Where can I learn about standards for web graphics and video?
May 12, 2009 12:05 PM   Subscribe

Where can I learn about standards for web graphics and video?

I need to get up to speed on "best practices" for creating graphics and video for use on the web.

I work for a website that produces a lot of media content including a daily mp3 and video podcast. Ostensibly, I'm the systems administrator but lately I find the focus of my job moving into helping produce graphics and video for the site.

I would be okay with this, but I don't really know what I'm doing and no else here really does either, so there's no one to ask when questions arise. I'm okay with learning on my own but I haven't been able to find a decent authoritative resource.

What file sizes should I be shooting for? What are the pros and cons of different graphic file formats? What resolution should things be at?

How do you learn this stuff? Is there a book or website anyone can recommend that can point me in the right direction?

posted by word_virus to Technology (3 answers total) 5 users marked this as a favorite
There isn't one. At least not that I know of. Podcasting has been pretty much completely independent on the production side of things, so people do all sorts of different stuff.

The audio standard is obviously mp3. Bit rate is pretty much determined by content and your audience. Just voice can be surprisingly low bitrate without sounding bad, but music requires a lot more.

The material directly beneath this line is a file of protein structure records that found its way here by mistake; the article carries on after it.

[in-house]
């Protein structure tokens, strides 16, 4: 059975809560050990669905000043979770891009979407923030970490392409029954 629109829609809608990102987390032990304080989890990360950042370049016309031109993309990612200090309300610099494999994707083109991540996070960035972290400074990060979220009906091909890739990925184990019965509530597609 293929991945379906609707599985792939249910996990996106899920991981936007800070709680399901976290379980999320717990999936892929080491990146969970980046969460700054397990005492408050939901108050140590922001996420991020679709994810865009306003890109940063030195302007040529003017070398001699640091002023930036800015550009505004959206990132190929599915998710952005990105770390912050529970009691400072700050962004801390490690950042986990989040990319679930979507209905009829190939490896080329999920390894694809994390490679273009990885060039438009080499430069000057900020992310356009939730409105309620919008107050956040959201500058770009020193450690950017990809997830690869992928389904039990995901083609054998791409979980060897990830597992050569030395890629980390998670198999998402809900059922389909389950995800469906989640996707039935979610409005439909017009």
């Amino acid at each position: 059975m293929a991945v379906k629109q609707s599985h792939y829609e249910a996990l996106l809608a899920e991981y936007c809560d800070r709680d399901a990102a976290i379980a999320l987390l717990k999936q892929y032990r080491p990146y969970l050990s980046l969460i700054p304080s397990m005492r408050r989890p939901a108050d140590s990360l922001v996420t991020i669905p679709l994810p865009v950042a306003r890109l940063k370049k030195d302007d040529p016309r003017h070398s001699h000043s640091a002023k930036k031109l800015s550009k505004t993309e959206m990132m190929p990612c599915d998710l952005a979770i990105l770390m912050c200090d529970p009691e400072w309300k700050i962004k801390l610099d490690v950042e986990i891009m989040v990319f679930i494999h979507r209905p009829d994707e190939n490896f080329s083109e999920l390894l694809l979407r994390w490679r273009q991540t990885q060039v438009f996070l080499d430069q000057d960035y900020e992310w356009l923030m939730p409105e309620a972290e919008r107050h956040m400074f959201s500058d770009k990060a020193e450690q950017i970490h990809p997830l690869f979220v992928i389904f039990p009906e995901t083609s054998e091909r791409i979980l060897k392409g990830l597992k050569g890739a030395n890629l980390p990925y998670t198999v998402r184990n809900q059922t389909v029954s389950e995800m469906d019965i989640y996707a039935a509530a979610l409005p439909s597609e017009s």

As for video, I think .h264 is pretty standard. iPods use it, so that's the biggest chunk of your podcats audience, and even Microsoft gave in and made the Zunes play .h264s as well (otherwise the video podcast section would be useless in the Zune software) As for resoultion, again, content, and audience. Some people are willing to download half a gig of video every week. Lots aren't.

That's just my general knowledge for being a podcast producer/consumer.
posted by toekneebullard at 12:24 PM on May 12, 2009

Targetting the iPod isn't a bad idea - that suggests codecs, resolutions & bitrates for video. For audio, 128kbps mp3 is great, unless you're doing music, perhaps.

As a note, mpeg4 produces larger files than h.264 but is easier for older computers to play.
posted by Pronoiac at 2:03 PM on May 12, 2009

Best answer: A lot of this is a question of tradeoffs, not of there being one correct answer -- higher resolution files means greater quality but also greater bandwidth and storage expenses, etc. So the answer is really going to depend on your organization's (and users') needs; you're not going to find a book or website that can tell you the answer.

One thing to consider, if you're producing a lot of content, is whether it has any potential for reuse in the future. If so, you'll want to keep versions of everything in storage in higher resolution than what you put up on your website today, against the expectation that over time bandwidth costs will drop and users will expect higher quality files.

What are the pros and cons of different graphic file formats?